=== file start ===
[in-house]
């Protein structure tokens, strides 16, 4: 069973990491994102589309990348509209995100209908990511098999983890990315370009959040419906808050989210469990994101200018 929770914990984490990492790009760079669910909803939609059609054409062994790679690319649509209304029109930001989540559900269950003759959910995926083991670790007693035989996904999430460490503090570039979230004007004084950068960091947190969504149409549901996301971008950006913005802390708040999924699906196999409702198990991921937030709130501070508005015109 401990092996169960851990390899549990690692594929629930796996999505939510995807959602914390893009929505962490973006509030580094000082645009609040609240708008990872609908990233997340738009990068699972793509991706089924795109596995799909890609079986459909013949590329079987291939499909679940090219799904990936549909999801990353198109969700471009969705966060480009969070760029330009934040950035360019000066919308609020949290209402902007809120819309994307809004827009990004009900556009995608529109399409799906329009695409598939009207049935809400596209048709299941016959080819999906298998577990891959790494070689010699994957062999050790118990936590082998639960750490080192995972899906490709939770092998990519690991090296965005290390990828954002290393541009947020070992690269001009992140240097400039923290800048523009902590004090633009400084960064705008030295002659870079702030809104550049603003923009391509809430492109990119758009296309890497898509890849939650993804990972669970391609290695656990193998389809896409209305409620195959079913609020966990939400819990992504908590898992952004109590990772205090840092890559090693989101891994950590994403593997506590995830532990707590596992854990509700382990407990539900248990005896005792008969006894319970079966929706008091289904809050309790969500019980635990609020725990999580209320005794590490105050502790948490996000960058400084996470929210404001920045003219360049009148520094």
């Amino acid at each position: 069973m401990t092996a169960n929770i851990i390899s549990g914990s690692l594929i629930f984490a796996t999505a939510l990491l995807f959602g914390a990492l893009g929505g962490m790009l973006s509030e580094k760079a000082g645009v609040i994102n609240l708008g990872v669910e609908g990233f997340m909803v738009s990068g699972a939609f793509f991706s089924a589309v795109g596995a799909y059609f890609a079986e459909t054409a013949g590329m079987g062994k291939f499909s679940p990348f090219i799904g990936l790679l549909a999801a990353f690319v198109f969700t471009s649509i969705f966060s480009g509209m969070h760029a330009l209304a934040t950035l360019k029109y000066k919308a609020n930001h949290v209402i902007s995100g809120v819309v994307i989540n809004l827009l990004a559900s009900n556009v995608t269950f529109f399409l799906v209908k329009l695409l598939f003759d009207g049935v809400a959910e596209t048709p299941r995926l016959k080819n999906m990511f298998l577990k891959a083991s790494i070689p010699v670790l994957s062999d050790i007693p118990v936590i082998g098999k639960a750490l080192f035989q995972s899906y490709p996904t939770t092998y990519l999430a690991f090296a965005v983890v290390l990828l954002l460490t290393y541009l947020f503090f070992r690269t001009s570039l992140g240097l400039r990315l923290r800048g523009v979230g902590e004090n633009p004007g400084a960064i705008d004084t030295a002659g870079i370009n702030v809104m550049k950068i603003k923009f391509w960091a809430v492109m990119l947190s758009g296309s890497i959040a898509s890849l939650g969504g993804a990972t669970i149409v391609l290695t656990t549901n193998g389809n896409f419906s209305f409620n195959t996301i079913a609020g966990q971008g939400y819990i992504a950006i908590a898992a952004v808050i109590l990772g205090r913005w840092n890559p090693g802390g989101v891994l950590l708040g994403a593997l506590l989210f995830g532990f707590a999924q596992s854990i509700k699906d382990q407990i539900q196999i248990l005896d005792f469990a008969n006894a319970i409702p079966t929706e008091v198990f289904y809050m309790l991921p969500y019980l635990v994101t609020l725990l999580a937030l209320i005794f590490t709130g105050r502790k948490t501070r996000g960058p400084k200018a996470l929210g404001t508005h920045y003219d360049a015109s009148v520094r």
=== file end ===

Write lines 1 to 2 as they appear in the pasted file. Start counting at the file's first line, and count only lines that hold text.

[in-house]
């Protein structure tokens, strides 16, 4: 069973990491994102589309990348509209995100209908990511098999983890990315370009959040419906808050989210469990994101200018 929770914990984490990492790009760079669910909803939609059609054409062994790679690319649509209304029109930001989540559900269950003759959910995926083991670790007693035989996904999430460490503090570039979230004007004084950068960091947190969504149409549901996301971008950006913005802390708040999924699906196999409702198990991921937030709130501070508005015109 401990092996169960851990390899549990690692594929629930796996999505939510995807959602914390893009929505962490973006509030580094000082645009609040609240708008990872609908990233997340738009990068699972793509991706089924795109596995799909890609079986459909013949590329079987291939499909679940090219799904990936549909999801990353198109969700471009969705966060480009969070760029330009934040950035360019000066919308609020949290209402902007809120819309994307809004827009990004009900556009995608529109399409799906329009695409598939009207049935809400596209048709299941016959080819999906298998577990891959790494070689010699994957062999050790118990936590082998639960750490080192995972899906490709939770092998990519690991090296965005290390990828954002290393541009947020070992690269001009992140240097400039923290800048523009902590004090633009400084960064705008030295002659870079702030809104550049603003923009391509809430492109990119758009296309890497898509890849939650993804990972669970391609290695656990193998389809896409209305409620195959079913609020966990939400819990992504908590898992952004109590990772205090840092890559090693989101891994950590994403593997506590995830532990707590596992854990509700382990407990539900248990005896005792008969006894319970079966929706008091289904809050309790969500019980635990609020725990999580209320005794590490105050502790948490996000960058400084996470929210404001920045003219360049009148520094």